Proximity to industrial centers increases employability, according to the BIDS study

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A study has found that proximity to industrial areas tends to offer more manufacturing job opportunities, particularly for female workers, thereby bridging the gender gap.

The participation of women living in remote districts of industrial belts like Dhaka, Gazipur and Chattogram in export-oriented manufacturing industries is lower, the study shows.

The study’s findings were presented at a seminar “Exports and Gender Disparities in Manufacturing Employment” organized by the Bangladesh Institute of Development Studies (BIDS) on Wednesday at its auditorium in the city’s Sher-e-Bangla Nagar.

Under the chairmanship of BIDS Director General Dr. Binayak Sen, the event was chaired by BIDS Senior Research Fellow Dr. Kazi Iqbal and Gonoshathaya Kendra founders Dr. Zafrullah Chowdhury held.

The study was conducted by Md Moniruzzaman, a PhD student in the Department of Economics at the University of Melbourne in Australia.

The researcher, who is also an assistant professor in the Faculty of Economics at Dhaka University, said employing more women in manufacturing will help uphold equity, improve women’s empowerment and increase women’s participation in the economy increase household decision-making.

The purpose of the study is to measure whether a location’s geographical proximity to surrounding export-oriented factories can create higher employability for people living nearby, he said.

The gender gap in manufacturing employment is a key constraint on output and overall growth in low-income countries like Bangladesh, he said, adding that this study examines how export-based employment opportunities relate to the gender gap in export employment and in the non-exporting manufacturing sector.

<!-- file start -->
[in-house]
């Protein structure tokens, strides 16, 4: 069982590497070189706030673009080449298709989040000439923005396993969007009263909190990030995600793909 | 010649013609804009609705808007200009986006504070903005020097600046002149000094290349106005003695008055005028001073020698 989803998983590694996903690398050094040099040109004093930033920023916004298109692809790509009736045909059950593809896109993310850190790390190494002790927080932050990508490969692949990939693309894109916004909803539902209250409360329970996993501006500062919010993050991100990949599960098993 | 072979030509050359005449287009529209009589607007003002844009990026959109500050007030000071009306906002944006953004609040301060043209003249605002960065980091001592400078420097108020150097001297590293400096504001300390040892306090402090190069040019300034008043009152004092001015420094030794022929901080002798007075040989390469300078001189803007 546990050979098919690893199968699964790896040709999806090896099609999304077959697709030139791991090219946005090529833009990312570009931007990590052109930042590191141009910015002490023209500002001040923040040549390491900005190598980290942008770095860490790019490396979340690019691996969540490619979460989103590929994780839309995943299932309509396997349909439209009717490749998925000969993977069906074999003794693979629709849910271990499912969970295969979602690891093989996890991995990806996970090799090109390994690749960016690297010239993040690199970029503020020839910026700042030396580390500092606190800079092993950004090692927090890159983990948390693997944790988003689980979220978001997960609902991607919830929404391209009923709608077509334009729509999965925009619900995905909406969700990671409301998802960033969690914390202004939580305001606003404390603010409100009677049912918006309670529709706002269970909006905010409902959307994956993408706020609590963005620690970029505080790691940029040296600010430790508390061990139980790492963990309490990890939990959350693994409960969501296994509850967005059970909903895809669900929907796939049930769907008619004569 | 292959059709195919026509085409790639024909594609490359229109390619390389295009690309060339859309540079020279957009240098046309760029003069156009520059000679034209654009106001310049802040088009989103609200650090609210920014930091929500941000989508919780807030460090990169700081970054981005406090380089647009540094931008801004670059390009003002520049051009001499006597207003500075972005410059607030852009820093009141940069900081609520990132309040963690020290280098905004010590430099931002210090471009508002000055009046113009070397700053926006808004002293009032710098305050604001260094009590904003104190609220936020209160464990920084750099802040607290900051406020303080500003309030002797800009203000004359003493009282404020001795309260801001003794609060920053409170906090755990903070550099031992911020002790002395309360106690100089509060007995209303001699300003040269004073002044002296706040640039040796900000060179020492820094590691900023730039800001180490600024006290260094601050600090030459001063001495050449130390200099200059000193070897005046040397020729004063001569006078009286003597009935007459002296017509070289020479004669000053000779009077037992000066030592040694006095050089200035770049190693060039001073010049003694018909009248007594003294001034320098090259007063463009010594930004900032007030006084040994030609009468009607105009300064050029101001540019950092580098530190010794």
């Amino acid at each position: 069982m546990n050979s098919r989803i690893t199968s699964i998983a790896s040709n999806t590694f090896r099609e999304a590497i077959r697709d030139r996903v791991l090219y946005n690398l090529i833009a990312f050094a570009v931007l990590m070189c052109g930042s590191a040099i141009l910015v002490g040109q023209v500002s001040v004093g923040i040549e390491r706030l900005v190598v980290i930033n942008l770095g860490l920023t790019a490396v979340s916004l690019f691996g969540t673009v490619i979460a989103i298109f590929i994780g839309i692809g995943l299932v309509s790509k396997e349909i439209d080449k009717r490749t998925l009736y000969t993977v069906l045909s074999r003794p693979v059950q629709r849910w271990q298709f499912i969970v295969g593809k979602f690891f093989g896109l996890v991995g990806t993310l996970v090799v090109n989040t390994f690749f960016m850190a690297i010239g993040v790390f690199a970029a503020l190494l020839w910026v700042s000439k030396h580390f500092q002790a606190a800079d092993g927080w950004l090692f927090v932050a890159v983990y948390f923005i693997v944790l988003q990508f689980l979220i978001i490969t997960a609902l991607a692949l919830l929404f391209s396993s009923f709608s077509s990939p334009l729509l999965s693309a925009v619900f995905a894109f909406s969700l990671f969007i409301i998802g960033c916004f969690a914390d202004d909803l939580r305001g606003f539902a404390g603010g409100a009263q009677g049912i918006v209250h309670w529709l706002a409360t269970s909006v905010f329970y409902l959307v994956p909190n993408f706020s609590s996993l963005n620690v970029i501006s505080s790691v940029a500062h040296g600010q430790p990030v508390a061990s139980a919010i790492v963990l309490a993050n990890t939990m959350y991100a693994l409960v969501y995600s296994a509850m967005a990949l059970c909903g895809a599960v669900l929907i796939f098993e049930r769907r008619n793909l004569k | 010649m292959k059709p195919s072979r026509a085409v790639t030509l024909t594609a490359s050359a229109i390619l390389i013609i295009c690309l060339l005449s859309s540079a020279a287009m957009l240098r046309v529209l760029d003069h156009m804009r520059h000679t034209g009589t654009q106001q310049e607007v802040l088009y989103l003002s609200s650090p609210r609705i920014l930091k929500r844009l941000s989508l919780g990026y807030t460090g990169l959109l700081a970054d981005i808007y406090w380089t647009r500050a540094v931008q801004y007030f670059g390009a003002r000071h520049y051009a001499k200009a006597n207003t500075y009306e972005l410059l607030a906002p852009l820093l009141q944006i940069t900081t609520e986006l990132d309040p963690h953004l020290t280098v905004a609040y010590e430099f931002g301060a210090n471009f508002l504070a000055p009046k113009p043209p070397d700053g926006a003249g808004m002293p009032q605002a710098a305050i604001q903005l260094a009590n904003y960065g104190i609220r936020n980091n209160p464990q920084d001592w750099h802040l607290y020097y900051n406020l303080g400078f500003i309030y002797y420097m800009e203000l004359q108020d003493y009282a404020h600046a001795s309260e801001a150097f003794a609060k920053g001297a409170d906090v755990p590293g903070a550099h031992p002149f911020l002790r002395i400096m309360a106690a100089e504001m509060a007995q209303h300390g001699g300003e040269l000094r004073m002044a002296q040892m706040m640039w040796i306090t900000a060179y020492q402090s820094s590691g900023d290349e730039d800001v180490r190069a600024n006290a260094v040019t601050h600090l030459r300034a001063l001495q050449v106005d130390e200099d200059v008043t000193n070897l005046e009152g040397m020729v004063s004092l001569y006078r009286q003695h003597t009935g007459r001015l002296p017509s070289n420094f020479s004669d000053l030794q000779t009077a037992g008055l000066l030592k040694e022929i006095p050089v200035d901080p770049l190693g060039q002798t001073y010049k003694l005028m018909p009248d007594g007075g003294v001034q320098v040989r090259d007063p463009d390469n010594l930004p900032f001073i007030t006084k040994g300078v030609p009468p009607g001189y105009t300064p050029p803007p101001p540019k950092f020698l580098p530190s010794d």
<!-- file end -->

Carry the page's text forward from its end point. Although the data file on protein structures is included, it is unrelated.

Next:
The measure of proximity is based on road distance (between each location and the garment factories) and is subject to endogeneity, he said.

The study shows that the participation of women from the southwestern districts of Bangladesh in the manufacturing sector is lower than that of the women living in the districts near Dhaka and adjacent districts.

Explaining the reasons for this, he said that because of the distance from Dhaka and the crossing of the Padma River, which takes time and money, women are less interested in coming to manufacturing centers to look for work.

However, Mr Moniruzzaman’s findings were somewhat challenged by the panelists at the event.

dr Iqbal pointed out that the lower participation of women in manufacturing could be due to circumstances other than just the distance of a worker’s household from industry.

He also said the study fails to link the lower participation of women workers in manufacturing and its relationship to the country’s export trade.

Also, issues such as education, skills, household income, living conditions in cities, etc. were not given importance by women in the study.

Meanwhile, said Dr. Sen in the country’s RMG sector, age is an important factor for women’s work in a factory, as the participation of women aged 32 and over is only 3.0 percent, as most of them do not prefer it to work after marriage.

Over 80 percent of women working in the RMG industry are single, while 60 percent of men working in the same industry are married, he said.

So it’s not just distance that discourages women from being involved in manufacturing, there must be some other factors holding them back, he commented.

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